What next? Going to school with no shoes?

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stevetc
Jerry - Bit higher than newbie
Jerry - Bit higher than newbie
Posts: 44
Joined: Tue Jan 04, 2011 6:12 pm
Location: Somerset

Re: What next? Going to school with no shoes?

Post: #263789 stevetc
Sun Jul 08, 2012 9:56 am

Hello!

As far as the uk goes, I think there aren't many people on jobseekers' allowance, these days, who don't have a genuine need. It's simply too degrading and too much hassle for too little money. These people are demonised as workshy scroungers who must be pushed into jobs - when the jobs simply don't exist.
I've met quite a few people on benefits who WERE playing the system and who don't want to work, but they are generally on incapacity benefits (& housing benefit, etc), rather than jsa. (Are they counted in unemployment figures if on incapacity? I don't know.) Certainly round here, there seem to be many people playing the system in this way, who claim to have some medical condition, but are perfectly capable of working, and I can't help feeling angry about this when I'm going off to work in the rain, and my taxes are buying their drugs. Partly due to the media and partly due to the growing obviousness & numbers of this underclass, resentment is also growing, which is unfair on those who have genuine disability and illness.

The fact remains though, that even if these people did all suddenly decide to work and pay their own way, they wouldn't be able to, 'cos the jobs just don't exist.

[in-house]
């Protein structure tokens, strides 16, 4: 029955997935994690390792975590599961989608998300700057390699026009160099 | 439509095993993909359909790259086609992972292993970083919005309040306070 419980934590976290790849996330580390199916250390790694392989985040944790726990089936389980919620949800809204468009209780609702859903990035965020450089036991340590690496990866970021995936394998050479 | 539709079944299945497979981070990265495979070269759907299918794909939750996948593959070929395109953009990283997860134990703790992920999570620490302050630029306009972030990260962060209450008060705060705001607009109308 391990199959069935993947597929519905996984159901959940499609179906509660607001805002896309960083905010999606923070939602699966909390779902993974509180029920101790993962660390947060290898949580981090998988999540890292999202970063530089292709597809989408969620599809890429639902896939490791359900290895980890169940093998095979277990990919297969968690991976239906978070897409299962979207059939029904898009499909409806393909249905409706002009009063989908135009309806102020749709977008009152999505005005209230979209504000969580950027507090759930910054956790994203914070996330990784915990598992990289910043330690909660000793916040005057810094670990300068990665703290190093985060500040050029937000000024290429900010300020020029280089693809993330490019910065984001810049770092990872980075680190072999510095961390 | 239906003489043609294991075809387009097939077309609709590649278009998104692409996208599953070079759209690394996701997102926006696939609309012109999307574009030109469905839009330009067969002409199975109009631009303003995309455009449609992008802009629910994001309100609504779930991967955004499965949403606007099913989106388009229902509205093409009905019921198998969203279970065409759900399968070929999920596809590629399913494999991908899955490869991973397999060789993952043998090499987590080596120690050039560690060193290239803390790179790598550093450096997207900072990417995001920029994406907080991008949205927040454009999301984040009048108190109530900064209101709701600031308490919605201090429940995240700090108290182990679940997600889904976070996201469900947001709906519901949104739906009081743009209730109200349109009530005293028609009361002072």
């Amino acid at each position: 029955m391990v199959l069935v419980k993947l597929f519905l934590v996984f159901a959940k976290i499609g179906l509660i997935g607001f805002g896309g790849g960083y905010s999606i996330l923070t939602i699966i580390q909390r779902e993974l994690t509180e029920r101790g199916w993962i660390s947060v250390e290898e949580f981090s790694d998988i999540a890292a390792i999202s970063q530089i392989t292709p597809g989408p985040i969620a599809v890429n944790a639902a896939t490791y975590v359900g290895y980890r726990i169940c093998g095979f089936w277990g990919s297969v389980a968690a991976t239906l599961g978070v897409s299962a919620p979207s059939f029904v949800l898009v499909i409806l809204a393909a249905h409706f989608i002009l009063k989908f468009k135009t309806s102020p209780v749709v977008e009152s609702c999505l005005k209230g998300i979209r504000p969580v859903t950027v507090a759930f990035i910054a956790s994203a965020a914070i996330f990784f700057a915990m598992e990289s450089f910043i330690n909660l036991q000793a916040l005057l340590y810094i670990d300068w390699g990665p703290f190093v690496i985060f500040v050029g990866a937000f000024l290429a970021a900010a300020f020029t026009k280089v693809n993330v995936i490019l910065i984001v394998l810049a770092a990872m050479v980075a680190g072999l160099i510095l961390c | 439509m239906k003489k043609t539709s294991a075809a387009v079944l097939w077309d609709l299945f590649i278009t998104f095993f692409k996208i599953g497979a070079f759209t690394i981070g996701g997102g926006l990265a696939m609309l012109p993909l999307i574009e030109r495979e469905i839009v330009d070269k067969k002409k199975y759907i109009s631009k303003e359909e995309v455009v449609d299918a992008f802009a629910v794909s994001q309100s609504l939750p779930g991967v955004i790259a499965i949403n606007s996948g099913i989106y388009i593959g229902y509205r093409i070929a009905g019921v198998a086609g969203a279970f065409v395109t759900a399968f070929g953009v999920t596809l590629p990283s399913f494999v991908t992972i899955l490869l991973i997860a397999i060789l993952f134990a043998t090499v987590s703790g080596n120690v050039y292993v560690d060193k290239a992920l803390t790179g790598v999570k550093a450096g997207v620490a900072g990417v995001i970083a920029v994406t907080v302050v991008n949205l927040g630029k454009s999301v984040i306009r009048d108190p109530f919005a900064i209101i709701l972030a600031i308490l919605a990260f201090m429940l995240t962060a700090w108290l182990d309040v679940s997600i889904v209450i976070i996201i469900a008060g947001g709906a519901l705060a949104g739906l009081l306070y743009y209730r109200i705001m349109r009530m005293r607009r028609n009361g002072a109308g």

We live in a fairly wealthy society, and I'm not sure that we shouldn't provide the bare minimum as an entitlement to everybody who doesn't want to work. Why not allow people a sabbatical? But the system at the moment is too easy to exploit and rewards the wrong things. It shouldn't pay to sit around
drinking, complaining, and having lotsa children. People should be entitled to all the education and healthcare they need, and to basic food and accommodation. Then, if they want treats, drugs, or kids, they should be prepared to work.

But again, it's not gonna happen when there're no jobs out there. And there are lotsa people on benefits who do have a genuine need, who want to work but are inhibited by illness, lack of training, or lack of work being available. The government has found it easier to blame the poor for being poor. . .

And I think the culture of entitlement is at least as much of a problem amongst the rich as the poor. It's unfair to expect people not to feel entitled to their free flat and frees drinking money when they see MPs robbing us blind, and the affluent getting away with not paying taxes. . . It's hard not to feel like a mug sometimes for working in a low-wage, exhausting & filthy job. . .


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